With Black Friday upon us, tech writer Lance Ulanoff has wisdom to share about the presents to avoid. Why are stores still hawking DVD players and Blu-Ray discs? And $25 Apple Watch knockoffs? Don’t fall for any of it.
Read the full story at the link below:
Like many people—most of them, I’d assume—I miss quite a lot of things this year. Two in particular: My mom and movie theaters.
They’re still here, but the pandemic has rendered them inaccessible. It feels like we are divided by something like the Shimmer from Annihilation. I reference them in the same breath for the simple reason that, without my mom, I likely would not have developed my passion for film.
When I was young, she nurtured my affection for them, taking me to unusual foreign or animated features at the Century in Chicago. She enrolled me in classes for children at Facets Multi-Media on Fullerton Avenue, culminating eventually in my selection as one of a few middle schoolers sent from the United States to participate as a judge in an international children’s film festival in Giffoni Valle Piana, a small town in Italy. …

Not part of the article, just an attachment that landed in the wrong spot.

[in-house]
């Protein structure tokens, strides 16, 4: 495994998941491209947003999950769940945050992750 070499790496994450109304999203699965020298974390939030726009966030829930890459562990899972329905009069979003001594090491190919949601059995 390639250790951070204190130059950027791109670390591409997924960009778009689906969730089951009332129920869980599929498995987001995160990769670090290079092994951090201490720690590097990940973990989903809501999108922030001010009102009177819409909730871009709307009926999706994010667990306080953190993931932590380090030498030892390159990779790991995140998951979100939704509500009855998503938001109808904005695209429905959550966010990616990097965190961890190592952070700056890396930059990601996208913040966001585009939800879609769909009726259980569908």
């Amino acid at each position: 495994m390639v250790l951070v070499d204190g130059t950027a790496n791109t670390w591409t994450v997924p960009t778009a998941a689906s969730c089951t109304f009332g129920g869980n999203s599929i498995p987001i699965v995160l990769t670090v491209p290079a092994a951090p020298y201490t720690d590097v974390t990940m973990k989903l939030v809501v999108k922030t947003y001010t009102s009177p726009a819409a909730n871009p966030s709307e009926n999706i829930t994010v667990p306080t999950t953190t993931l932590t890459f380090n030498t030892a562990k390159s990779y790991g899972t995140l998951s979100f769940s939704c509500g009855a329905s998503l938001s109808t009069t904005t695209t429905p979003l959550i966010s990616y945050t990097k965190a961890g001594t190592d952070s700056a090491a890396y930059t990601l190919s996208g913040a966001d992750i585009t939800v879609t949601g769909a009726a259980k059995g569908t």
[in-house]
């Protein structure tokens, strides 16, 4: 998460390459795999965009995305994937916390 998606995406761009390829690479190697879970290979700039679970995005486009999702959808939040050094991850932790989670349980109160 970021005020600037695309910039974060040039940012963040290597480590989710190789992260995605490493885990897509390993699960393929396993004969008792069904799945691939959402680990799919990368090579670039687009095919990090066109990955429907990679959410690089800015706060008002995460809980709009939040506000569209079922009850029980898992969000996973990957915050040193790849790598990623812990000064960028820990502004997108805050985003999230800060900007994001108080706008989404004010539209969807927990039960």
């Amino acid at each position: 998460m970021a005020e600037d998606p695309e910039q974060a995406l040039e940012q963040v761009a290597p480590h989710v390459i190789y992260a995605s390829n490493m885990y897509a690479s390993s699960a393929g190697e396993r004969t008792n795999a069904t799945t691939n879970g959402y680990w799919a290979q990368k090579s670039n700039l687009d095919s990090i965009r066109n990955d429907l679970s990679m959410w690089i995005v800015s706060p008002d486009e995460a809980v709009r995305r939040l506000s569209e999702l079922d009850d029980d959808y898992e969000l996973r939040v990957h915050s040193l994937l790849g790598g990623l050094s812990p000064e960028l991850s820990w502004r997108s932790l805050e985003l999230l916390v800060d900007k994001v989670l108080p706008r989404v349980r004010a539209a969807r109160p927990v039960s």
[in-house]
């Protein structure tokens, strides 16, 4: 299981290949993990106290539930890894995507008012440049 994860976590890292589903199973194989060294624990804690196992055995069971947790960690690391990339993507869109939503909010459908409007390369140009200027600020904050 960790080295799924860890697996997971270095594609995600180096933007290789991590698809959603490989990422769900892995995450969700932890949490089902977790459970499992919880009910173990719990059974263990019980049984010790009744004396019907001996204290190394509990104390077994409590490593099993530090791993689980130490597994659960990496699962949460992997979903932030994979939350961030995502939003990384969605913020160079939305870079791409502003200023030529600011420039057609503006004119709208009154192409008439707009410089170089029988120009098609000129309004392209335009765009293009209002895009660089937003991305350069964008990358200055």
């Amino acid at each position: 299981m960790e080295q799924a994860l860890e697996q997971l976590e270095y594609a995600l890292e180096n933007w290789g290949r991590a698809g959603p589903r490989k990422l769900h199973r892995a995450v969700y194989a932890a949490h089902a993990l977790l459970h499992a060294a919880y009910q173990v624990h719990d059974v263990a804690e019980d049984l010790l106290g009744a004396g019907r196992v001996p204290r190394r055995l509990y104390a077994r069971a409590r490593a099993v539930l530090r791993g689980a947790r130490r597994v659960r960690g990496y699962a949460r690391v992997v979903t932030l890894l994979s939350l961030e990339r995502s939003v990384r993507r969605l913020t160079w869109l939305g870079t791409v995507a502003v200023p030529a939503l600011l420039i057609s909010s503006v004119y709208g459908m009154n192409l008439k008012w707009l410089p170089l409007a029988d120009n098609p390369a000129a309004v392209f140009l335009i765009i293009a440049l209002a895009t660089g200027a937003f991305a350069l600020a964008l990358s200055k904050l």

Anna Wiener’s Uncanny Valley, a ruminative and cutting memoir about tech startups in the 2010s, is officially one of the best books of the year—at least, according to the New York Times. On Monday, the paper placed the book on its always buzzy top-10 list.
Earlier this year, OneZero held a panel discussion with Wiener, Jessica Powell, and our senior editor Brian Merchant, touching on topics like sexism, power, and diversity in Silicon Valley. Wiener reflected on her decision to write Uncanny Valley as nonfiction.